• Discussion of Fairbanks-Morse locomotive products. Official web site can be found here: www.fairbanksmorse.com.
Discussion of Fairbanks-Morse locomotive products. Official web site can be found here: www.fairbanksmorse.com.

Moderator: pablo

  by Allen Hazen
No, Monongahela's weirdness was BLW "Sharknoses." EDM5970's suggestion is plausible: that the railwelding cars (as the units had become) were serviced on the BLE at some point, explaining the stencil. I have no information of when the ex-Erie-builts were used in railwelding service. I recall seeing what must have been one of them, on a siding near the Albany-Renselaer Amtrak station, in (probably) 1976 or 1977. Painted a shade of blue not too far from Conrail's locomotive color.

  by EDM5970
I asked the right guy the right questions today, and found out that the trucks were from PRR B units. My source thought they were used in rail grinding service, BTW.

The units (4 in all) were used in the east, and wound up in storage in Smith's Falls, Ontario, before moving to Western Canada. Three units were scrapped, but the fourth is still around, in Canada, and may still be relatively complete.

In spite of being on A-1-A trucks, PRR used these units as freight power, and they were painted and geared as PRR freight power.

Doyle got the trucks from the scrapped units; one pair is under 190, one pair is under the Smithsonian's unit, and the third pair is being held as a spare.

  by scottychaos
looking for some pics of these B-units..
and the surviving 4th unit.

There are two surviving C-liner B units in western Canada,
but they appear to be CPA 16-4 units..B-B trucks,
not our beasties.

ok..sorry, but im confused..are we talking about Erie Builts?
I always thought Erie Builts were different from C-liners.

From what I can gather (and please correct me if im wrong)
is that C-liners came in two truck arrangements,
B-B or B-A1A

Only Erie-builts came in A1A-A1A..

If this is correct, then the 3 sets of trucks,,the pair that is the subject of this thread, and the other 2 sets currently under the two Alco PA's, must be from FM Erie-Builts and not C-liners..
correct or no?

if correct, we arent dealing with C-liners here at all...


  by scottychaos
ah! finally some pics found!
(hard to find!)

some PRR Erie Builts:




about that 4th surviving B-unit in Canada..
is there some confusion with surviving Canadian C-liners?
or is there really a PRR Erie-Built B-unit still floating around somewhere?


  by Allen Hazen
You're right, C-Liners were either B-B or B-A1A, and the (earlier, but somewhat similar in appearance) Erie-builts were A1A-A1A. The A1A truck used on five-axle C-Liners seems (going on photographs, so I can speak at most of external appearance) to be the same as that used on Erie-builts. (Well, as that used on Erie-builts with drop-equalizer trucks: some Eries had a unique A1A truck with welded rather than cast frame and external equalizer levers above the journals.)
As for details of internal structure... The trucks were used with three different kinds of traction motors, so there may have been some variation in the t.m. mounts. (Erie-builts used a large GE t.m. -- I think model 746 -- U.S. built C-liners used Westinghouse, and the CN's five-axle C-liners were apparently the only C-liners built with GE equipment, including 752 motors.) However, since I doubt there are many GE 746 motors floating around, Doyle McCormack must have found that it is possible to mount 752 motors in an Erie-built's truck!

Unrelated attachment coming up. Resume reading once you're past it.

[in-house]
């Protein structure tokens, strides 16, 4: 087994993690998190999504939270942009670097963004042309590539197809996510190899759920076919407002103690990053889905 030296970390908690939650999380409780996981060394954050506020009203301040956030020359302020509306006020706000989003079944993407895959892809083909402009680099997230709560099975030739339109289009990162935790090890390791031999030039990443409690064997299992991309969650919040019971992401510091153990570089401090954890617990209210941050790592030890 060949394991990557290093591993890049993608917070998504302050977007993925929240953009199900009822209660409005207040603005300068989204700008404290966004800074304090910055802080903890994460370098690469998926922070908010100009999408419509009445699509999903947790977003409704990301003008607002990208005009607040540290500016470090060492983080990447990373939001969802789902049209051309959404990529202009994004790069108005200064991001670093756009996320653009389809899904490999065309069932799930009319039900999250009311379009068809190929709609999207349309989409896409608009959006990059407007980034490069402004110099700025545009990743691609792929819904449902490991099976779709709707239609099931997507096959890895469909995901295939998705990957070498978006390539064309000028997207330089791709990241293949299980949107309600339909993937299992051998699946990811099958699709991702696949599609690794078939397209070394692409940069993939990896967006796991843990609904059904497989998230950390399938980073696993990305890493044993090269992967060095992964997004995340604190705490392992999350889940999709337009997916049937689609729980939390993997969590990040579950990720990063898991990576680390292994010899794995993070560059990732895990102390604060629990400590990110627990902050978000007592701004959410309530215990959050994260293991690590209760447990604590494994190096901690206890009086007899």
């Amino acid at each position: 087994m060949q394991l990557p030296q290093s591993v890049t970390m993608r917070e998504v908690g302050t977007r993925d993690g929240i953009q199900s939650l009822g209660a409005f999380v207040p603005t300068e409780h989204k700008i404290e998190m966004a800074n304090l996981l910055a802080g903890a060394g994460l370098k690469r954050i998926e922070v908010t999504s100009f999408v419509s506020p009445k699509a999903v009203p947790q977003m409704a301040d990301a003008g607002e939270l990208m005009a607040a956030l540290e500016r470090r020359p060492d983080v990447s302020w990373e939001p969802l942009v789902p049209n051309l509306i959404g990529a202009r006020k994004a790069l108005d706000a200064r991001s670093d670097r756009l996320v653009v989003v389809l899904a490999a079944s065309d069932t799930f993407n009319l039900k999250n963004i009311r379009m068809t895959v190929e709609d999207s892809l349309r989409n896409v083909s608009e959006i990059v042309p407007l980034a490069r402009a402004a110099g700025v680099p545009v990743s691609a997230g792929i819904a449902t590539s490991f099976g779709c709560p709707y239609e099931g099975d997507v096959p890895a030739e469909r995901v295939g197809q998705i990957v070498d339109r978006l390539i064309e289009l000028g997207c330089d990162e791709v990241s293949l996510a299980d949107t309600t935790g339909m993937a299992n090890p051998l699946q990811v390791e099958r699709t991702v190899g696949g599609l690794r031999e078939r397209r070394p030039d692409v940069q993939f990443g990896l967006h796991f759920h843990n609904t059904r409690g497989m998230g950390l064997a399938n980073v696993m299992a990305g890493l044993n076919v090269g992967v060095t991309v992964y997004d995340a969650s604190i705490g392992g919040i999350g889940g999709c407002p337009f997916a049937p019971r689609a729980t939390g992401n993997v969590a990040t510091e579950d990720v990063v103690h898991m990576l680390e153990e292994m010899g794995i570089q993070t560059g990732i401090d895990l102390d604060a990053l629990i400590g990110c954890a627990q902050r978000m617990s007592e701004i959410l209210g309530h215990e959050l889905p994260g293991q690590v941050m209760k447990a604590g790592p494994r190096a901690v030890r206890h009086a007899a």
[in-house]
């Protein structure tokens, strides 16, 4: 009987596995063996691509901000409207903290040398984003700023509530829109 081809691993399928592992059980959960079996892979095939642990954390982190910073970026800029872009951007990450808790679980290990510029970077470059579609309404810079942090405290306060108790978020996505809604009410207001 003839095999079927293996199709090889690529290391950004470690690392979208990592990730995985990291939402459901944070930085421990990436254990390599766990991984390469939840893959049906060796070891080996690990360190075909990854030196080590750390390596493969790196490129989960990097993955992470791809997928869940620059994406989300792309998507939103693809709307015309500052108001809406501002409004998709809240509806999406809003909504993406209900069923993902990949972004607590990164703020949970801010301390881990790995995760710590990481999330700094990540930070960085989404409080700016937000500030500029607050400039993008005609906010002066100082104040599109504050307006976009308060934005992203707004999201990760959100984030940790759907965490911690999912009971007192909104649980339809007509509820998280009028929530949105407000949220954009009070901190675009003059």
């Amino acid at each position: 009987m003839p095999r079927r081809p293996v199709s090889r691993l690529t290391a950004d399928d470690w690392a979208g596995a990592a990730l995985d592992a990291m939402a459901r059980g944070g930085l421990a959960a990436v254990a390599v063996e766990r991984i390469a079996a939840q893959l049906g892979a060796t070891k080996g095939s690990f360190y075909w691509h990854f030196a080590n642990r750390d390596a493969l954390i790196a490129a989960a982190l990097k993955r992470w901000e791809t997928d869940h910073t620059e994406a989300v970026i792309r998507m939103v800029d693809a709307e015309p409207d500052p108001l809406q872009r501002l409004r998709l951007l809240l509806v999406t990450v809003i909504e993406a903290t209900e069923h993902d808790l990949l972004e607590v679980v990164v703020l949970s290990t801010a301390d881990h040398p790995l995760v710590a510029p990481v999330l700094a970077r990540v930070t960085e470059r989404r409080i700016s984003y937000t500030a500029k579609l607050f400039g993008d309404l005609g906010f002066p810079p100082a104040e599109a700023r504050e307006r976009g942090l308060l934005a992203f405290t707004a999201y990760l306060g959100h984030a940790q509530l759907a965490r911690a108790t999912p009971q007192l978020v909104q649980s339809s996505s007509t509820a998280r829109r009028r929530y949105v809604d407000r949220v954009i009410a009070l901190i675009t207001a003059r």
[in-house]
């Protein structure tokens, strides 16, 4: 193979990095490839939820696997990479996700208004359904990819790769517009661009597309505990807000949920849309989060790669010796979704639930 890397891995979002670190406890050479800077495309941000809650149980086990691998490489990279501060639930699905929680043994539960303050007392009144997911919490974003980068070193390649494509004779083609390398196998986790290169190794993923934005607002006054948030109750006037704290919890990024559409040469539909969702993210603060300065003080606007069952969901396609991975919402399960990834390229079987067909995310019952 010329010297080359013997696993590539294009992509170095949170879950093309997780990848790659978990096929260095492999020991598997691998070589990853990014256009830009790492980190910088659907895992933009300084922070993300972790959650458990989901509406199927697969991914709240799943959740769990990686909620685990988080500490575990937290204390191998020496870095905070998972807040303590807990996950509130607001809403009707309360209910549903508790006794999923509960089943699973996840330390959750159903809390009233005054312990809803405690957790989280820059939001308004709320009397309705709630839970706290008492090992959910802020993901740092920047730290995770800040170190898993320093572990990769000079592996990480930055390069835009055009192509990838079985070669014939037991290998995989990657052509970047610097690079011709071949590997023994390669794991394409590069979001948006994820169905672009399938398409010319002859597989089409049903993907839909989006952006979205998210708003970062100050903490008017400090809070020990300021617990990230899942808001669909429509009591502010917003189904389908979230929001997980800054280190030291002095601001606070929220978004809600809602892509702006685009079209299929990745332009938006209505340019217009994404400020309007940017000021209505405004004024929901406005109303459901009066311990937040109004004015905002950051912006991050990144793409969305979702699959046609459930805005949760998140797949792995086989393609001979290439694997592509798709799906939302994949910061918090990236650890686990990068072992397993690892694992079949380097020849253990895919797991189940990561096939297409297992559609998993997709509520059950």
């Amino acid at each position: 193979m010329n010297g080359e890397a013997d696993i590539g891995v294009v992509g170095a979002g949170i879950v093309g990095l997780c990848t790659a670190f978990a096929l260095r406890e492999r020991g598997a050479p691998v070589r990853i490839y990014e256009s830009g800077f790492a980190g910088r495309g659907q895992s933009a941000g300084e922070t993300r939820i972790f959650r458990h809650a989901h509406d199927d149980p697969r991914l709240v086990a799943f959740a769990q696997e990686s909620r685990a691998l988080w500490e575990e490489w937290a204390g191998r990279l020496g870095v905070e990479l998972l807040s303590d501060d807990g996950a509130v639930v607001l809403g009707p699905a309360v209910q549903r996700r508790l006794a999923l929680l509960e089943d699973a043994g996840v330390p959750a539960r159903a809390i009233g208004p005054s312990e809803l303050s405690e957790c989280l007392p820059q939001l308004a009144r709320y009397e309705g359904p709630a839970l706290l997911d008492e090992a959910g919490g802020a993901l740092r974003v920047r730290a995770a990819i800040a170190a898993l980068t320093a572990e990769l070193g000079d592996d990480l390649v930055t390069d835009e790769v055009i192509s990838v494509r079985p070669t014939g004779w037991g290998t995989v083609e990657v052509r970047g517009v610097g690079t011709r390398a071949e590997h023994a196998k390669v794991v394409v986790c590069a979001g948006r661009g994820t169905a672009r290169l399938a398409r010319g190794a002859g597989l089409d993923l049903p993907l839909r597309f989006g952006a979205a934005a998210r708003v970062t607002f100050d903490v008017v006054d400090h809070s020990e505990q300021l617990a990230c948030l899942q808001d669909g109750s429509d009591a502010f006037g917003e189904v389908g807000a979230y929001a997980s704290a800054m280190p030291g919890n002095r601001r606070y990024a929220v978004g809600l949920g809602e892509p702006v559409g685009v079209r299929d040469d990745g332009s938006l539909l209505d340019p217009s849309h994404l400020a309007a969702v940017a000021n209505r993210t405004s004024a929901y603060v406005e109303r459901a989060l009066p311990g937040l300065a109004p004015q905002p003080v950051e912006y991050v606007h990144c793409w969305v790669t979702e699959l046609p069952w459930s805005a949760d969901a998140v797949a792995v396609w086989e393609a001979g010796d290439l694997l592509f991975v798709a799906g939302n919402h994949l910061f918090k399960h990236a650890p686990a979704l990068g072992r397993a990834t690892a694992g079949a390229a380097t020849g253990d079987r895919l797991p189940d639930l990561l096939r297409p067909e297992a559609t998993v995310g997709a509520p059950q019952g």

by scottychaos
Here is a page with some detailed shots of the trucks:


Also says they are from PRR Erie Builts.


  by David Hutchinson
I posted this on another thread, but maybe I should state it here, also. I took a photo of a Erie built B unit painted blue and lettered for, I think, RAMX, in Rutherford on the Reading in the late 70's or early 80's. I am going to look for the slide. The unit was on some type of rail welding train and had it's six axle trucks.

  by CLC Fan
scottychaos wrote:about that 4th surviving B-unit in Canada..
is there some confusion with surviving Canadian C-liners?
Hope I can clear that up. There are two former Canadian Pacific C-Liner 'B' units stored in Alberta. They were donated by BC Rail who used them as Robot units.

These are the only two officially known to exist. However, back in the summer of 1986, I personally saw the shells of 2 other CPR C-liner 'B' units used as a storage shed in an industrial yard in Calgary, Alberta. I have been unable to verify if they are still there.

And, of course, there's the 'A' units: #4104 privately owned and operating and #4065 in a museum awaiting cosmetic restoration.

Those interested in CPR FM/CLC's might be interested in: http://members.shaw.ca/cprclc/

  by David Hutchinson
I just looked at my slide of the B unit. It appears to be original, except for the fact that the fans are gone. Two huge holes in the roof, not covered up. The unit is RAMX and a freshly painted RAMX flat car is coupled to it. July, 1983. The unit does have six axle trucks and looks pretty good.
  by RGlueck
These trucks may be dedicated to the Smithsonian's ALCO PA. Has anyone made an update on these?
  by FMFan
Saw this old thread and it prompts a question. I've never heard, butdoes anyone know if these Erie B's, when in rail welding service, still used their as delivered OP engines for "power" for the welding? Of course not for traction, pe se, as they were likely pulled by whatever power happened to be around on the home road, or maybe by a TM that somehow slippe dthru the cracks? :)
  by RGlueck
Do any quality drawings exist online for these style trucks?